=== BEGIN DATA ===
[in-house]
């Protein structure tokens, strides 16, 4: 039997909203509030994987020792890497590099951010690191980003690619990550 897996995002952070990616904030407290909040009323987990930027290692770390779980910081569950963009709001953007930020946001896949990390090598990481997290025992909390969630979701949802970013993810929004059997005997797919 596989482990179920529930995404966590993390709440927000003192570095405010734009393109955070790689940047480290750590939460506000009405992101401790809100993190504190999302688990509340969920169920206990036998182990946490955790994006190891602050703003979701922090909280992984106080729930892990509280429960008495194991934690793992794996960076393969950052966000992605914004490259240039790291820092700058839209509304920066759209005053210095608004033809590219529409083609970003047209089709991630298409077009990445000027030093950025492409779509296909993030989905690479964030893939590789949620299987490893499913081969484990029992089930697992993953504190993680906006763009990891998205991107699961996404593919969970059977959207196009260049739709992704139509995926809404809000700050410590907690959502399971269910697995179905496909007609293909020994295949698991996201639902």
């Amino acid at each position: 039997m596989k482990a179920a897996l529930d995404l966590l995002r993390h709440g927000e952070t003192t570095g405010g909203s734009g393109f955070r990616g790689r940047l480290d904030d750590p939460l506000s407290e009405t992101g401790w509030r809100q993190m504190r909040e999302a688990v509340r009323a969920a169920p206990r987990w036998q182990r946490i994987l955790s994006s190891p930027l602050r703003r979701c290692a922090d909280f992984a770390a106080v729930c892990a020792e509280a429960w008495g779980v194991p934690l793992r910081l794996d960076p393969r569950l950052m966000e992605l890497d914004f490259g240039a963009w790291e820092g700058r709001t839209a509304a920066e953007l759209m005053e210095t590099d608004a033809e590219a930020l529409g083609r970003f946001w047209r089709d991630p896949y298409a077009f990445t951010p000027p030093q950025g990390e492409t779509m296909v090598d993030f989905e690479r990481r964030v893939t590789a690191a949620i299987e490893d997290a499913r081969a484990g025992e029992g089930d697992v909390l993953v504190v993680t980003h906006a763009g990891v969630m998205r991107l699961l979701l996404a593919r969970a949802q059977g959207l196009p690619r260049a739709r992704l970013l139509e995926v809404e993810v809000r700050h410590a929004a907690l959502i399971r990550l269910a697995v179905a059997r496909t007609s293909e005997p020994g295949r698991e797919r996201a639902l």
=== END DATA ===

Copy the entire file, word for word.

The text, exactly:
[in-house]
């Protein structure tokens, strides 16, 4: 039997909203509030994987020792890497590099951010690191980003690619990550 897996995002952070990616904030407290909040009323987990930027290692770390779980910081569950963009709001953007930020946001896949990390090598990481997290025992909390969630979701949802970013993810929004059997005997797919 596989482990179920529930995404966590993390709440927000003192570095405010734009393109955070790689940047480290750590939460506000009405992101401790809100993190504190999302688990509340969920169920206990036998182990946490955790994006190891602050703003979701922090909280992984106080729930892990509280429960008495194991934690793992794996960076393969950052966000992605914004490259240039790291820092700058839209509304920066759209005053210095608004033809590219529409083609970003047209089709991630298409077009990445000027030093950025492409779509296909993030989905690479964030893939590789949620299987490893499913081969484990029992089930697992993953504190993680906006763009990891998205991107699961996404593919969970059977959207196009260049739709992704139509995926809404809000700050410590907690959502399971269910697995179905496909007609293909020994295949698991996201639902």
């Amino acid at each position: 039997m596989k482990a179920a897996l529930d995404l966590l995002r993390h709440g927000e952070t003192t570095g405010g909203s734009g393109f955070r990616g790689r940047l480290d904030d750590p939460l506000s407290e009405t992101g401790w509030r809100q993190m504190r909040e999302a688990v509340r009323a969920a169920p206990r987990w036998q182990r946490i994987l955790s994006s190891p930027l602050r703003r979701c290692a922090d909280f992984a770390a106080v729930c892990a020792e509280a429960w008495g779980v194991p934690l793992r910081l794996d960076p393969r569950l950052m966000e992605l890497d914004f490259g240039a963009w790291e820092g700058r709001t839209a509304a920066e953007l759209m005053e210095t590099d608004a033809e590219a930020l529409g083609r970003f946001w047209r089709d991630p896949y298409a077009f990445t951010p000027p030093q950025g990390e492409t779509m296909v090598d993030f989905e690479r990481r964030v893939t590789a690191a949620i299987e490893d997290a499913r081969a484990g025992e029992g089930d697992v909390l993953v504190v993680t980003h906006a763009g990891v969630m998205r991107l699961l979701l996404a593919r969970a949802q059977g959207l196009p690619r260049a739709r992704l970013l139509e995926v809404e993810v809000r700050h410590a929004a907690l959502i399971r990550l269910a697995v179905a059997r496909t007609s293909e005997p020994g295949r698991e797919r996201a639902l």